PERPETUUM MOBILE at Museum Folkwang / Essen, DE


Giacomo Cerlesi, Florentine Charon, Tristan Ulysses Hutgens, Moritz Karweick, Irene Kastner, Mathie Laborie, Esteban Neveu Ponce, Malin Speicher

Curated by Didier Vermeiren 
Text by Carina Bukuts

March 24 – July 1, 2018

UG, Museum Folkwang
Museumplatz 1
45128 Essen, Germany

Irene Kastner, Perpetuum Mobile, 2018
Giacomo Cerlesi, Combat de Ciel, 2017

Installation view Perpetuum Mobile with works by Mathie Laborie, Moritz Karweick,  Giacomo Cerlesi, 2018
Moritz Karweick, Photoserie Schwarzer Stoff, 2018, Mathie Laborie, Stèles, 2018
Malin Speicher, Punktmoment, 2016
Installation view Perpetuum Mobile with works by Irene Kastner, Moritz Karweck, Mathie Laborie and Esteban Neveu Ponce, 2018
Moritz Karweick, small cloud, 2017
Installation view Perpetuum Mobile with works by Mathie Laborie and Tristan Ulysses   Hutgens, 2018
Installation view Perpetuum Mobile, 2018
Installation view Perpetuum Mobile with works by Moritz Karweick and Florentine Charon, 2018
Esteban Neveu Ponce, Marquette für die Karyatide, 2016, Malin Speicher, playground, 2018
Moritz Karweick, cloud, 2018
Installation view Perpetuum Mobile with works by Mathie Laborie, Moritz Karweick, Tristan
Ulysses Hutgens and Malin Speicher, 2018
Irene Kastner, in situ, 2018
Irene Kastner, in situ, 2018
Installation view Florentine Charon, 2018
Installation view Perpetuum Mobile with works by Esteban Neveu Ponce, Tristan Ulysses Hutgens and Florentine Charon, 2018
Ciacomo Cerlesi, A dialogue, 2012 / 2016
 A perpetual motion is an apparently utopian construction, in which a movement comes into effect again and again on its own.
Arranged as a circuit the architecture in the basement of the Museum Folkwang guides visitors through the exhibition rooms in a cycle. The exhibition Perpetuum Mobile takes this structure as its starting point and reflects it as the potential for an endless movement. The artists react to this by consciously directing and moving the gaze of the viewers. While the eye scans sculptural works, it stops in front of photographs and follows moving images in videos. Although the artists of the exhibition operate with a variety of media they share a common interest especially in the process which leads to their works. Therefore, the exhibited works can be regarded as singular movements which are brought together here to a common one.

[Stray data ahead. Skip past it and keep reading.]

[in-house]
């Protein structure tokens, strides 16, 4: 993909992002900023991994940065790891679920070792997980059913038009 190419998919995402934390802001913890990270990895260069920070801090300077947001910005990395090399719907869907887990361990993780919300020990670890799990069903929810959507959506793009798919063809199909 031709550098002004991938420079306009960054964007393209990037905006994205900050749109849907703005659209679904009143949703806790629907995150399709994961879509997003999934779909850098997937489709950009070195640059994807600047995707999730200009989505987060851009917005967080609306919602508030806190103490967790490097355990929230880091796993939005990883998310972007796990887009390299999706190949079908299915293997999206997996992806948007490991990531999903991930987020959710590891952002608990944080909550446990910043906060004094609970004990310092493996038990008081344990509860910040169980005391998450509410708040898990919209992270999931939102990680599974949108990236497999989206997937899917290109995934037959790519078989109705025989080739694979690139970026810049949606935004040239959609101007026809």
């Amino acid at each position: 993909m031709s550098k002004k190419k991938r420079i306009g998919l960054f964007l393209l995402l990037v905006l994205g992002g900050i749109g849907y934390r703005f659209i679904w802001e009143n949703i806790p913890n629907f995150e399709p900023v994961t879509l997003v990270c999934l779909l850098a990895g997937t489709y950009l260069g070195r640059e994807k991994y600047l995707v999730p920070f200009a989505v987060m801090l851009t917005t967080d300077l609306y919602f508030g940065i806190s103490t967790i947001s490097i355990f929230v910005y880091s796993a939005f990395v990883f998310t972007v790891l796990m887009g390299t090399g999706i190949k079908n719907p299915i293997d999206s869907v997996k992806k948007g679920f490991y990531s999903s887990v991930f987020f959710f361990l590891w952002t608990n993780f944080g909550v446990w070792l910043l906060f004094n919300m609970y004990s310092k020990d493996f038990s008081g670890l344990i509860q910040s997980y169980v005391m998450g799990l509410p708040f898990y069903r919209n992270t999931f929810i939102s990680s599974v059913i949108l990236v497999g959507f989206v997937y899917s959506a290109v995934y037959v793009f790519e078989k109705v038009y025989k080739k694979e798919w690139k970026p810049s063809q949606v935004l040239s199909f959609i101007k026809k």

But it’s hard to tell which movement comes first. On the wall in the entrance, you can find a black charcoal floor plan on the white surface. Like every floor plan to an exhibition, it shows the view from above, the bird’s eye view. Normally, it is supposed to serve as an orientation help, so that visitor keeps his/her bearings and doesn’t get lost. Unlike other floor plans, this one is not simply a square with lines and dots that mark the positions of the artworks but is an artwork itself by Irene Kastner. It serves as an introduction to the exhibition where the drawing not only shows all artistic positions but also reflects the display and the concept of the show itself. Before entering the exhibition, the visitors are being presented with a choice: Which direction is the correct one – left or right? Similar to Theseus, the founder-hero of Athens, who needed to find the right way in the labyrinth of Crete in order to kill the Minotaur, the visitors who enter the basement also need to make decisions to come further. While the example from the Greek mythology knows only one correct way, Perpetuum Mobile invites us to look at it from both directions in order to make different relationships between the works visible and thus to explore the heart of the exhibition. In this way, the visitors themselves become part of the perpetual motion as they walk through the different rooms and walk in circles.